To add to the problem, she’s really not a fan of the ‘plastic’ way Sarawak culture is presented at times. (Think typical tourism ads or performances.) So, what’s a passionate, conservation-minded artist to do?
To save tradition, she’s breaking tradition!
Alena is realistic enough to accept that the traditional arts cannot remain static. For example, few people care for traditional music these days, simply because most people think it’s really boring. Alena is very aware of this. For traditional culture to survive, she believes it has to be adapted to modern circumstances – while still remaining true to its roots.
To strike this tricky balance, Alena is championing the creation and adaptation of traditional arts done in a more thoughtful way. She hopes that the people of Borneo would think about how their land had shaped them and made them the person that they are, then to express that in their art.
“Sarawakians have so much musical heritage to treasure – Bidayuh chants, old Iban tunes, Penan nose flute to name a few – and I just hope that each of us can work on learning these, and share our music on a global platform,” said Alena in an interview with The Borneo Post.
Alena thinks that collaborations could change the public’s perception towards traditional arts. Putting her ideas into action, Alena worked with her cousin to produce her first EP, Flight, which was released just last month. The album tries to make traditional music more relatable for urbanites and people who don’t know anything about Sarawak. On ‘Flight’, Alena is backed by instruments such as the violin, harp and percussions while she sings the old songs and plays the sape.
Check out Alena’s performance of a track from ‘Flight’ below. It’s the same song as the one above – Liling – but with other instruments backing her up. What do you think? Goal achieved?
The songs featured on ‘Flight’ have interesting and heavy back stories. Take for example ‘Re Lekuah’, a phrase that means “Oh dear” or to let out a sigh…a phrase that many Kelabits don’t actually know the meaning to anymore.
In her EP, ‘Re Lekuah’ depicts the hardship of young ladies in the olden days.
“I’ve no energy to pound the padi, I can’t carry water in bamboo because it’s too heavy, I can’t wrap the rice in leaves because the rice is too hot for my hands…” – ‘Re Lekuah’, Flight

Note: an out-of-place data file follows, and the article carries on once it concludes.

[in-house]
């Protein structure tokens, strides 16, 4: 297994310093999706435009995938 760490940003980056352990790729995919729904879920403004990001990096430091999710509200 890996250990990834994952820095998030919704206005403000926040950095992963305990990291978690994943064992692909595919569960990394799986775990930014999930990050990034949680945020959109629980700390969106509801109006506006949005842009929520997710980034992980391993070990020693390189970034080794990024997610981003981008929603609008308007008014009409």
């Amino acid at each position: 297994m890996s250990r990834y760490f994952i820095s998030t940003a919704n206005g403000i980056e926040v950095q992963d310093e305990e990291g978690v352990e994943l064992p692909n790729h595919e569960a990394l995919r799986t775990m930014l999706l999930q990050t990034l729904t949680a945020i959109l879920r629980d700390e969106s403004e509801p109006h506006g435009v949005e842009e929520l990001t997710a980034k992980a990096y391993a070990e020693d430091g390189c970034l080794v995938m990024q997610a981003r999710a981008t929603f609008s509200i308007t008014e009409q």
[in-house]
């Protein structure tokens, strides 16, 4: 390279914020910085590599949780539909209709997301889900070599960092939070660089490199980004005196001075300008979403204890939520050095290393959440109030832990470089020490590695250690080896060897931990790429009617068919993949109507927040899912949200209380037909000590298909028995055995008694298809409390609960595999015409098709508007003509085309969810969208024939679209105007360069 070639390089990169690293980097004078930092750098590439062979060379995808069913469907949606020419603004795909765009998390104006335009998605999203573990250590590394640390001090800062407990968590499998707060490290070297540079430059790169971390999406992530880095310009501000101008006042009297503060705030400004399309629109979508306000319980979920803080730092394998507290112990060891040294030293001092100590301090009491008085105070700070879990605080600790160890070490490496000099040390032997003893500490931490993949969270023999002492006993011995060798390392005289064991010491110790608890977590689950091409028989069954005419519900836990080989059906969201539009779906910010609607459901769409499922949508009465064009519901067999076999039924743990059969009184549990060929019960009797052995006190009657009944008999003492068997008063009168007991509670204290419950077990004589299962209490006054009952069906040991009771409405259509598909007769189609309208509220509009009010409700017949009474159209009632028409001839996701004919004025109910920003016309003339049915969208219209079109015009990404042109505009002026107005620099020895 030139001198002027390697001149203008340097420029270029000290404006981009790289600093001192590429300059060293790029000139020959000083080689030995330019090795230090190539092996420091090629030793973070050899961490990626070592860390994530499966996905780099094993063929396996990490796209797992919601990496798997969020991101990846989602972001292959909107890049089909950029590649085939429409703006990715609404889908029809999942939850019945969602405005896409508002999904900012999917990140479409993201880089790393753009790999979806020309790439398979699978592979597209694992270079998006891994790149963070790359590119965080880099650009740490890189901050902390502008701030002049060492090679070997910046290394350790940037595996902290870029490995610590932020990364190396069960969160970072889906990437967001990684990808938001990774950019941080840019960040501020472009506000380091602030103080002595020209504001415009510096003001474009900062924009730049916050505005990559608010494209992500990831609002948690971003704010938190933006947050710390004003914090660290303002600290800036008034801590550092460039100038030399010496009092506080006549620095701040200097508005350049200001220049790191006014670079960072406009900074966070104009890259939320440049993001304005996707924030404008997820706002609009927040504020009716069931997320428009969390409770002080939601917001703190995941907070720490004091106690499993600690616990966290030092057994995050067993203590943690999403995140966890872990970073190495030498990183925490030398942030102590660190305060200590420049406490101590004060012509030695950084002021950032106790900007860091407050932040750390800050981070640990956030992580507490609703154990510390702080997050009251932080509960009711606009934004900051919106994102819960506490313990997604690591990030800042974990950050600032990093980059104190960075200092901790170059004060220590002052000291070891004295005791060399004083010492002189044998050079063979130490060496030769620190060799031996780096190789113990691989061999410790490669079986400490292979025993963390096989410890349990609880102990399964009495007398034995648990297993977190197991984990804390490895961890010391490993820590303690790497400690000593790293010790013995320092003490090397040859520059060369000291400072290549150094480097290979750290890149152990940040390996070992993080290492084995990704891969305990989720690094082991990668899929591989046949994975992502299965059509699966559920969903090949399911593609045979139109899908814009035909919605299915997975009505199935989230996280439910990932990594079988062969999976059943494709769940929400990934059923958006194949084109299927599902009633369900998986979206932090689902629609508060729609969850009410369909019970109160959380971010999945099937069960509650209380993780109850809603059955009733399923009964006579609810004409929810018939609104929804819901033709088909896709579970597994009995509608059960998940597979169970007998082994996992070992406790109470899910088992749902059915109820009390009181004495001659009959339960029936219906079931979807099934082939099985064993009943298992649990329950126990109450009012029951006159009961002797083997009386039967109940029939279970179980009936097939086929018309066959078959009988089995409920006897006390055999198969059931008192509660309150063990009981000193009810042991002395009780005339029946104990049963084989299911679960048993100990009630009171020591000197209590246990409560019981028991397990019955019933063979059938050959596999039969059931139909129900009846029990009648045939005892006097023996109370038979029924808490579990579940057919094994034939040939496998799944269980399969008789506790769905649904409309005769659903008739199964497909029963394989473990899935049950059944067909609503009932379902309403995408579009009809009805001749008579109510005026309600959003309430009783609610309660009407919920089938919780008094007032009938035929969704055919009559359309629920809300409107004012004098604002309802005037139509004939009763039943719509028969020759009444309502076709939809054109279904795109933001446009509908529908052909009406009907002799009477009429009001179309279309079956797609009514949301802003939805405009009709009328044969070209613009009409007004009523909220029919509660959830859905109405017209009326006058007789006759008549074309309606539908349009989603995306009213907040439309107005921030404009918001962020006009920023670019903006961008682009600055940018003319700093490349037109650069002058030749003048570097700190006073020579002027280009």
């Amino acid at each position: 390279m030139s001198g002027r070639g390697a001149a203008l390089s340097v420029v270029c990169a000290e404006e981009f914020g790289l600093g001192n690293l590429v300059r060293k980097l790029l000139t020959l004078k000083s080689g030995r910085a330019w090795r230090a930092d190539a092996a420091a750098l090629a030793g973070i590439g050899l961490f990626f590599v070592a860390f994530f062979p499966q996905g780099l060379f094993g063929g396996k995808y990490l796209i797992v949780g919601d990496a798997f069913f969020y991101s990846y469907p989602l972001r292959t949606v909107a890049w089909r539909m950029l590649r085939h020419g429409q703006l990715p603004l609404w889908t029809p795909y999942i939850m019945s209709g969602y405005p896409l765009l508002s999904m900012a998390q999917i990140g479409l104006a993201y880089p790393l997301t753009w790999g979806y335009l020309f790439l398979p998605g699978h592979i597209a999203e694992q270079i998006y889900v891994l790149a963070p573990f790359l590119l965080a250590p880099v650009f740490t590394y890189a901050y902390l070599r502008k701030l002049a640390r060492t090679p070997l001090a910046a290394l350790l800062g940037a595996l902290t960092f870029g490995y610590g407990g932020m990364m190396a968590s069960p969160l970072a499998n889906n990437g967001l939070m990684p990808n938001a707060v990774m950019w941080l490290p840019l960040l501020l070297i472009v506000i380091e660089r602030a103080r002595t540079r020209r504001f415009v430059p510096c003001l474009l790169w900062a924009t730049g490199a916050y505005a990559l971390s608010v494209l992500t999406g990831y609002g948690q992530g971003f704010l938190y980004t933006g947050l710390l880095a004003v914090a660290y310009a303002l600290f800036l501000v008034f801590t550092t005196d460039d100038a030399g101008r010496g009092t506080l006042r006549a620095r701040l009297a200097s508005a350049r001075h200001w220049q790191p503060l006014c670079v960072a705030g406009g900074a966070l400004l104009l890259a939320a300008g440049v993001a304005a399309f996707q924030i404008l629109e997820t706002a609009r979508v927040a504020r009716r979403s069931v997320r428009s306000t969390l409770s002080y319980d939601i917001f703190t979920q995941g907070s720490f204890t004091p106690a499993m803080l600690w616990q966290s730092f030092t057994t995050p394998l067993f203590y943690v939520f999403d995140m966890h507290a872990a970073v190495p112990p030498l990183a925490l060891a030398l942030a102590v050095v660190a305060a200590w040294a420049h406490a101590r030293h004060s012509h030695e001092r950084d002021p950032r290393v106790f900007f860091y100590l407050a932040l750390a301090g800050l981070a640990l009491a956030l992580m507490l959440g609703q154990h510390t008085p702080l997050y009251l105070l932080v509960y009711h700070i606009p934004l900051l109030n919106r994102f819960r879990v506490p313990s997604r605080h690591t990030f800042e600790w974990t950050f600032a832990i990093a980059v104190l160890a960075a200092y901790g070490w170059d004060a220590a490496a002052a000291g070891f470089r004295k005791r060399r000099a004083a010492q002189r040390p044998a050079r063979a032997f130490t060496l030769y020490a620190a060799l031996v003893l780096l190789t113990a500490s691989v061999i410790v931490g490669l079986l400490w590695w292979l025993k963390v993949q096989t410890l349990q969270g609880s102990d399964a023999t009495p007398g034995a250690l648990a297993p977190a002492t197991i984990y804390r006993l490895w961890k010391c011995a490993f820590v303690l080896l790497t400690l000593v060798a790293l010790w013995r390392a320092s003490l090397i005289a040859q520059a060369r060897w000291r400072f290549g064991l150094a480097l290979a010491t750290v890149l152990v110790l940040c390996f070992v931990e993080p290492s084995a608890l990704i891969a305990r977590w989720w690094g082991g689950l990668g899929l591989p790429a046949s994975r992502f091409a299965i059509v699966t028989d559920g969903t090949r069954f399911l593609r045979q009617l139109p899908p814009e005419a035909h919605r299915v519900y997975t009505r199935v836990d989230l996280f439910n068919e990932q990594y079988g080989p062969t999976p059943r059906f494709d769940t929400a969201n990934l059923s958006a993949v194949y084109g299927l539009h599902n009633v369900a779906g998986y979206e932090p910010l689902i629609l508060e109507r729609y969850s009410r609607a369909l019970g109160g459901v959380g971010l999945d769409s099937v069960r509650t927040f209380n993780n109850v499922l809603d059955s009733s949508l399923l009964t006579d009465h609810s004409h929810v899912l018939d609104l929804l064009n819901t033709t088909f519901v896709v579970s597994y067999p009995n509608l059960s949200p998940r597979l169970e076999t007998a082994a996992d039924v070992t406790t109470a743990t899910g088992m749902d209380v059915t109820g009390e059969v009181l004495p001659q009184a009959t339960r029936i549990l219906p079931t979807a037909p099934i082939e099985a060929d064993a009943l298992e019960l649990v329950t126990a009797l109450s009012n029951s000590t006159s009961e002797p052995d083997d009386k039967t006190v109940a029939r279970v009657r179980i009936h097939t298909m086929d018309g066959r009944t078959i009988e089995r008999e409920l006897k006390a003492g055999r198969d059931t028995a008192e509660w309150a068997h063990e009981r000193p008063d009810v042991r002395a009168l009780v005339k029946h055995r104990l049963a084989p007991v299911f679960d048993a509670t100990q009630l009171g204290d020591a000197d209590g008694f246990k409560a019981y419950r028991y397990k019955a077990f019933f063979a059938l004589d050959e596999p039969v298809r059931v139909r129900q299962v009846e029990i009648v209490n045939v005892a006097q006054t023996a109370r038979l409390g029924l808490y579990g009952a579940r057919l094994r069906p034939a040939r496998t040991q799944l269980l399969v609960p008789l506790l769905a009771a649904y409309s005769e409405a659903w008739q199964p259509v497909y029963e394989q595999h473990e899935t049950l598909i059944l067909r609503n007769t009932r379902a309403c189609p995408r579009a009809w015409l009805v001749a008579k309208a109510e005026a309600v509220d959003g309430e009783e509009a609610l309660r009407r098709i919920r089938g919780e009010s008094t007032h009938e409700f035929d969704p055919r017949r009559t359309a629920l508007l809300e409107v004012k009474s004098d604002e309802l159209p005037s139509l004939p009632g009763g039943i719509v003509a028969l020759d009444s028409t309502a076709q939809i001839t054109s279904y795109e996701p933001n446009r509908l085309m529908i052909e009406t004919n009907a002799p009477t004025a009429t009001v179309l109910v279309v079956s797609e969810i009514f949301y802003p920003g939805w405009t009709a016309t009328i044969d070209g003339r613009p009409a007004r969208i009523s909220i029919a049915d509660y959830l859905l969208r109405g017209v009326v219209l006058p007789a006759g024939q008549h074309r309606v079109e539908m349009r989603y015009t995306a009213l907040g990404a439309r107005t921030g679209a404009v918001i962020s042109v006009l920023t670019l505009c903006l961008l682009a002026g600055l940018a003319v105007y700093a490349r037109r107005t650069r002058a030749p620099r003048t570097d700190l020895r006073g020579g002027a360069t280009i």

Despite the beauty of the performance and the artform, here lies the problem. For a culture to survive, there must be enough people who are interested to participate in it. How are you going to convince a generation of iPad-ers, Instagrammers and Uber-riders that songs about padi pounding and hunting animals for your wife’s dinner are relevant?
Can – or should – Sarawak traditional culture be saved?
As each generation adjusts to the world around them, cultures die out and new cultures replace them. It’s just part of the rhythm of life and civilisation. But the SPEED of change in today’s world is something that has never been seen before – ever. Around the world, arts and culture that had lasted for thousands of years have disappeared within a few generations.
It’s because of these rapid changes that traditions should be upheld. They bind people together in shared history and values. As these are passed from one generation to the next, they reinforce what it means to be part of a community. It also honours our ancestors and all the wisdom, skill and knowledge they have to offer us. Leaving our cultural identity behind will be a great loss for society and for us as individuals.
It’s easy to dismiss traditional culture as irrelevant. But think about – dead cultures like the ancient Egyptians, the Incans of Peru, and the Khmer Empire of Vietnam built amazing monuments like the Pyramids of Giza, Macchu Picchu and Angkor Wat. We still marvel at them today, because we no longer have the motivation or skill to build such lasting monuments. That died along with their culture.
But what about closer to home. We don’t have cultures that built massive monuments. Is there anything worth preserving? I think there is. A lot.
“Learning traditional art forms is important because I believe that preservation of the traditional art forms will make us stronger in preserving the natural environment, because it’s the natural environment that has influenced our art,” said Alena in an interview with the New Straits Times
I once went to the Textile Museum in Kuching. You’re probably thinking, “Wow, that’s maybe slightly more interesting that watching paint dry!” I thought so too – at first. But when I examined the intricate hand-woven patterns of the Pua Kumbu on display, I realised something.
These were created by the illiterate ladies of the jungle who had no pen, paper or mathematics to plan the complex algorithms of the patterns. They created the patterns of the bedsheet-sized tapestry – thread by thread – entirely in their head. Then they wove the cloth entirely from memory!
These marvellous skills don’t spontaneously appear in individuals. It takes an entire culture to cultivate and nurture it. If we lose the culture, we lose the skills, wisdom and knowledge that come with it as well.
But Alena has great hopes for the future of Borneo culture and arts because more and more young people becoming interested in traditional Sarawakian music.
“When I was learning the sape, there was hardly anyone learning. Now there are so many people learning. There are more funds and grants to do research on oral traditions and music and art as well. So there is a growing movement,” she told us in our interview.
As Sarawakian society shifts its focus from the jungle to the urban areas, it’s unavoidable that many aspects of its traditional culture will disappear. This is a fact that Alena accepts. But she hopes that more young artists, especially from Sarawak, will follow in her footsteps to preserve the various traditional arts.
“Traditions and cultures do fade. The question is, do you want it to? If you don’t, then you have to do something about it. I don’t want Borneo culture to fade,” said Alena in our interview.